A few weeks ago, I began writing a series of posts on jazz as a metaphor for the Christian life. The premise was that many think of the Christian life more as a marching band than a jazz ensemble. It is about marching together and staying in step and staying in line. It is structured and rigid. And though it can be beautiful and amazing, the lines are pretty clearly drawn and everybody knows when you get out of step. It is about making music as a unit and in a way that typically doesn't emphasize the individual.
There is nothing wrong with any of those things. But when they are applied to the Christian life (and many bring those attitudes into the Christian life), it can become stifling. I think there is a freedom - an improvisation - that comes from a life lived in step with the Spirit. There is discipline and there is structure, but there is also freedom to improvise and follow the call and leading of the Spirit. Many are missing that. I would encourage you to go back to posts from Sept. 24 and Oct. 1 for more details.
One of the reasons that I have postponed the series is because some of these thoughts were in a guest piece I wrote for a “blog-a-thon”. It ran last week on Faith on Campus. I would encourage you to check out the other pieces posted.
Before I write more about elements of jazz that apply to our spiritual lives – things like syncopation, improvisation, etc. – I want to lay a piece of Biblical groundwork.
“For we are God's workmanship, created in Christ Jesus to do good works, which God prepared in advance for us to do.” Ephesians 2:10
As many who have been around our ministry would tell you, this is one of my favorite and most often quoted verses. I believe it sets the stage for a life of fruitful and joyful service to God and others.
We need to realize that God has re-created us through Jesus Christ to be works of art. The word translated “workmanship” is poiema, from which we derive our English word “poem.” We are God’s poem, God’s musical composition, God’s work of art carefully crafted by his own hands.
We live in a “paint by numbers” world where creativity and uniqueness is often discouraged. Our world – from schools to churches to corporations to athletic teams to families to friends – works hard to bring everyone into conformity and to keep everyone from straying too far from the accepted ways of thinking or living. But works of art are not mass produced. Each piece is unique and different from every other piece. We need to recognize, and help those around us recognize, the unique way that God has created us. We have the freedom to express that individuality as we are led by the Spirit. Of course, we need to cling to Scriptural truth and practice spiritual disciplines so that the work of art that God created maintains is unique beauty, but we must beware of “cookie-cutter” approaches that make Christians more like other Christians or our religious culture (or us) than the work of art God intended.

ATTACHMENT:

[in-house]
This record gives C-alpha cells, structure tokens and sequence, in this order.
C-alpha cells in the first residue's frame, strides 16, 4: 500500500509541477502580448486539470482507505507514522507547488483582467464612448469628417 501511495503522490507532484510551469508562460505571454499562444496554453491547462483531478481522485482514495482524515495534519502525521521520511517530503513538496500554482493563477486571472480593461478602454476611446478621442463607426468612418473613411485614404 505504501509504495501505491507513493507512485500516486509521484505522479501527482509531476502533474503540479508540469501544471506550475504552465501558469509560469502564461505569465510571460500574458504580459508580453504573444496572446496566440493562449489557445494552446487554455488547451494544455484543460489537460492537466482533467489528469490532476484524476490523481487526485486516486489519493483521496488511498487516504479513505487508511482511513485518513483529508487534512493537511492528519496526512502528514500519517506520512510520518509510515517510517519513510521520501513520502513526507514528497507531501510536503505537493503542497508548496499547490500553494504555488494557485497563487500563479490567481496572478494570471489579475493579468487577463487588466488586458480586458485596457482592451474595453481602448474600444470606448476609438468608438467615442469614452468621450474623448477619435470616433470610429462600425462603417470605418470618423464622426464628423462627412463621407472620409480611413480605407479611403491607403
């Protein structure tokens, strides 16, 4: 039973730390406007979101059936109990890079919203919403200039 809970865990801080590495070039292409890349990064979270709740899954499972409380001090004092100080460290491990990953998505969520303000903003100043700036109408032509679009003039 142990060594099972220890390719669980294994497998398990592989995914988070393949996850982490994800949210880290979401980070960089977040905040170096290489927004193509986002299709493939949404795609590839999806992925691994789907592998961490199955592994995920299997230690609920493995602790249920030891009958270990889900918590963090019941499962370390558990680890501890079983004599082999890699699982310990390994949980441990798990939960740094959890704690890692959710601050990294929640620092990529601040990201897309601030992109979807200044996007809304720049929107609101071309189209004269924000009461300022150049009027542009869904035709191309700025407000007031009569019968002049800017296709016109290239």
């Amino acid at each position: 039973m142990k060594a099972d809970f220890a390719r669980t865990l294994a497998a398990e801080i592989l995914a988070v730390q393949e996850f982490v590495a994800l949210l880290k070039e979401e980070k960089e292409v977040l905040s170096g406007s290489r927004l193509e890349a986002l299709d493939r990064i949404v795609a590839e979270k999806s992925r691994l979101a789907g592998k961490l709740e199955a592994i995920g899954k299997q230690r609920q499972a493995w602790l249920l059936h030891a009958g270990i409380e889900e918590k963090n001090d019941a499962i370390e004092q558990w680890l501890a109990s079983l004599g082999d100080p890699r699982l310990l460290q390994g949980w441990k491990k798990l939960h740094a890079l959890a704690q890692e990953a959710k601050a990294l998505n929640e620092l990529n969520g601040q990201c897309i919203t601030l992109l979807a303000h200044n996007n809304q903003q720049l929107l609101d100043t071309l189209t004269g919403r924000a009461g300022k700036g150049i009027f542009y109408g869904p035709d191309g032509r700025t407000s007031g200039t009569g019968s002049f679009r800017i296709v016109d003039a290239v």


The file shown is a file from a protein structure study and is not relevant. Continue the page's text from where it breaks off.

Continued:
Works of art are also created for a purpose: To reflect the creator and his or her values and nature to the world in a unique way. Every painting, sculpture, poem, or musical piece says something about the one who created it. So, too, it is God’s desire that the works of art he has created in us reflect him accurately to our world – but in unique and creative ways. We were designed for something far greater than a paycheck – to be works of God that communicate the nature of God to the world.
I believe that it is interesting – and significant – that the only other time that a form of the Greek word “poiema” is used in the New Testament is in Romans 1:20. In this verse, God states that the purpose of the creation around us is to reflect God’s power and nature so that the world is without excuse. They should recognize that He exists from what He has created. We, as God’s new creations, are to make God’s nature and power known, as well.
The primary way that we do that is by getting involved in the “good work” which God has prepared for us. That is the reason that God has re-created us and made us into works of art – to fulfill his purpose. God has a job for you – one that takes advantage of your unique giftedness and reflects his nature. It is something that is good. It is something that honors Him. It is something that makes Him known to the world. God has prepared it for you. God has prepared you for it.
We need to quit acting like the Christian life is all about me – my enjoyment, my entertainment, my comfort, my needs. The Christian life, the life that is in step with the Spirit, is a life that is on a mission. It honors God by fulfilling the purpose for which it is designed.
Those of us in leadership need to remember that one of our major roles is to help those around us recognize the gifts and value they have as God’s re-creative works of art and to help them catch a vision for the unique and critical purpose to which God has called them. Then we help prepare them to respond to that calling as a part of Christ’s body and in a way that reflects their Creator and draws others to Him. When we do these things, they will experience the joy of a life lived in step with the Spirit and the truth of these words by Frederick Buechner:
“The place God calls you to is the place where your deep gladness and the world's deep hunger meet.”